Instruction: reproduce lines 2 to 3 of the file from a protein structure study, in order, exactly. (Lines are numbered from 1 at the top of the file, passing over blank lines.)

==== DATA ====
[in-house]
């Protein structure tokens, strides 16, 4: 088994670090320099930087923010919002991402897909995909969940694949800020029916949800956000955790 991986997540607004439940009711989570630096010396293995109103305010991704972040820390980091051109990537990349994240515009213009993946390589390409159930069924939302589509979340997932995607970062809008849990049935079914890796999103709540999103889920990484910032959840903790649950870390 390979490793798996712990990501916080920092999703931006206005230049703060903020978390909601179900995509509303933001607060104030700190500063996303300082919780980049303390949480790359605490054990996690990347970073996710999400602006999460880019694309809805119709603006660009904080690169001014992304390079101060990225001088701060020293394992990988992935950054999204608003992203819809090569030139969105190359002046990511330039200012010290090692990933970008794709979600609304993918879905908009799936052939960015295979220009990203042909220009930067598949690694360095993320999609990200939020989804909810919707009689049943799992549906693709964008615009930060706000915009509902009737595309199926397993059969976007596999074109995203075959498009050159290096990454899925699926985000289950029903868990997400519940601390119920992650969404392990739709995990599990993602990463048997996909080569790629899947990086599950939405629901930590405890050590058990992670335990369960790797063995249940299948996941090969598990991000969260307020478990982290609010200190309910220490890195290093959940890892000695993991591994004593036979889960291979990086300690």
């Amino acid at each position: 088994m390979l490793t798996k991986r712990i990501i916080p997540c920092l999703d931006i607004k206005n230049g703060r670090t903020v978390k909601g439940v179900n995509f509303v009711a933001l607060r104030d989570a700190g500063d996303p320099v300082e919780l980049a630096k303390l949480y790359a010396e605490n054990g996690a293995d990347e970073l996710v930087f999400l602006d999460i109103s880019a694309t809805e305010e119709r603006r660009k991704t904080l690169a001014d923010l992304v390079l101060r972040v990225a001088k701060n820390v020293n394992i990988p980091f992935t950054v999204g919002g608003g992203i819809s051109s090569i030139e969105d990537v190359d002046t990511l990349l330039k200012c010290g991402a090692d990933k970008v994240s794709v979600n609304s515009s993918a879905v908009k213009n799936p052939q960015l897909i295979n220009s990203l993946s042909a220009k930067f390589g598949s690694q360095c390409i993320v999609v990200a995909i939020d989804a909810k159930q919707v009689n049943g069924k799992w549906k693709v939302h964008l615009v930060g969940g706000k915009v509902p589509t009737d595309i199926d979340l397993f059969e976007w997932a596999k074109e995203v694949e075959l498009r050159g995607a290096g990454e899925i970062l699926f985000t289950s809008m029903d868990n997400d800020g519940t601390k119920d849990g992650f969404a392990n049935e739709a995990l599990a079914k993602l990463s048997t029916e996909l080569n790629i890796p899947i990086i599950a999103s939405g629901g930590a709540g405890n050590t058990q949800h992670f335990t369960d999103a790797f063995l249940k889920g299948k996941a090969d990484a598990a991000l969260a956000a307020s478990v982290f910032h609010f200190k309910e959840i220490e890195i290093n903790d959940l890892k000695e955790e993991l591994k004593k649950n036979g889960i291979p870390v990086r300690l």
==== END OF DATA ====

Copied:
């Protein structure tokens, strides 16, 4: 088994670090320099930087923010919002991402897909995909969940694949800020029916949800956000955790 991986997540607004439940009711989570630096010396293995109103305010991704972040820390980091051109990537990349994240515009213009993946390589390409159930069924939302589509979340997932995607970062809008849990049935079914890796999103709540999103889920990484910032959840903790649950870390 390979490793798996712990990501916080920092999703931006206005230049703060903020978390909601179900995509509303933001607060104030700190500063996303300082919780980049303390949480790359605490054990996690990347970073996710999400602006999460880019694309809805119709603006660009904080690169001014992304390079101060990225001088701060020293394992990988992935950054999204608003992203819809090569030139969105190359002046990511330039200012010290090692990933970008794709979600609304993918879905908009799936052939960015295979220009990203042909220009930067598949690694360095993320999609990200939020989804909810919707009689049943799992549906693709964008615009930060706000915009509902009737595309199926397993059969976007596999074109995203075959498009050159290096990454899925699926985000289950029903868990997400519940601390119920992650969404392990739709995990599990993602990463048997996909080569790629899947990086599950939405629901930590405890050590058990992670335990369960790797063995249940299948996941090969598990991000969260307020478990982290609010200190309910220490890195290093959940890892000695993991591994004593036979889960291979990086300690």
């Amino acid at each position: 088994m390979l490793t798996k991986r712990i990501i916080p997540c920092l999703d931006i607004k206005n230049g703060r670090t903020v978390k909601g439940v179900n995509f509303v009711a933001l607060r104030d989570a700190g500063d996303p320099v300082e919780l980049a630096k303390l949480y790359a010396e605490n054990g996690a293995d990347e970073l996710v930087f999400l602006d999460i109103s880019a694309t809805e305010e119709r603006r660009k991704t904080l690169a001014d923010l992304v390079l101060r972040v990225a001088k701060n820390v020293n394992i990988p980091f992935t950054v999204g919002g608003g992203i819809s051109s090569i030139e969105d990537v190359d002046t990511l990349l330039k200012c010290g991402a090692d990933k970008v994240s794709v979600n609304s515009s993918a879905v908009k213009n799936p052939q960015l897909i295979n220009s990203l993946s042909a220009k930067f390589g598949s690694q360095c390409i993320v999609v990200a995909i939020d989804a909810k159930q919707v009689n049943g069924k799992w549906k693709v939302h964008l615009v930060g969940g706000k915009v509902p589509t009737d595309i199926d979340l397993f059969e976007w997932a596999k074109e995203v694949e075959l498009r050159g995607a290096g990454e899925i970062l699926f985000t289950s809008m029903d868990n997400d800020g519940t601390k119920d849990g992650f969404a392990n049935e739709a995990l599990a079914k993602l990463s048997t029916e996909l080569n790629i890796p899947i990086i599950a999103s939405g629901g930590a709540g405890n050590t058990q949800h992670f335990t369960d999103a790797f063995l249940k889920g299948k996941a090969d990484a598990a991000l969260a956000a307020s478990v982290f910032h609010f200190k309910e959840i220490e890195i290093n903790d959940l890892k000695e955790e993991l591994k004593k649950n036979g889960i291979p870390v990086r300690l």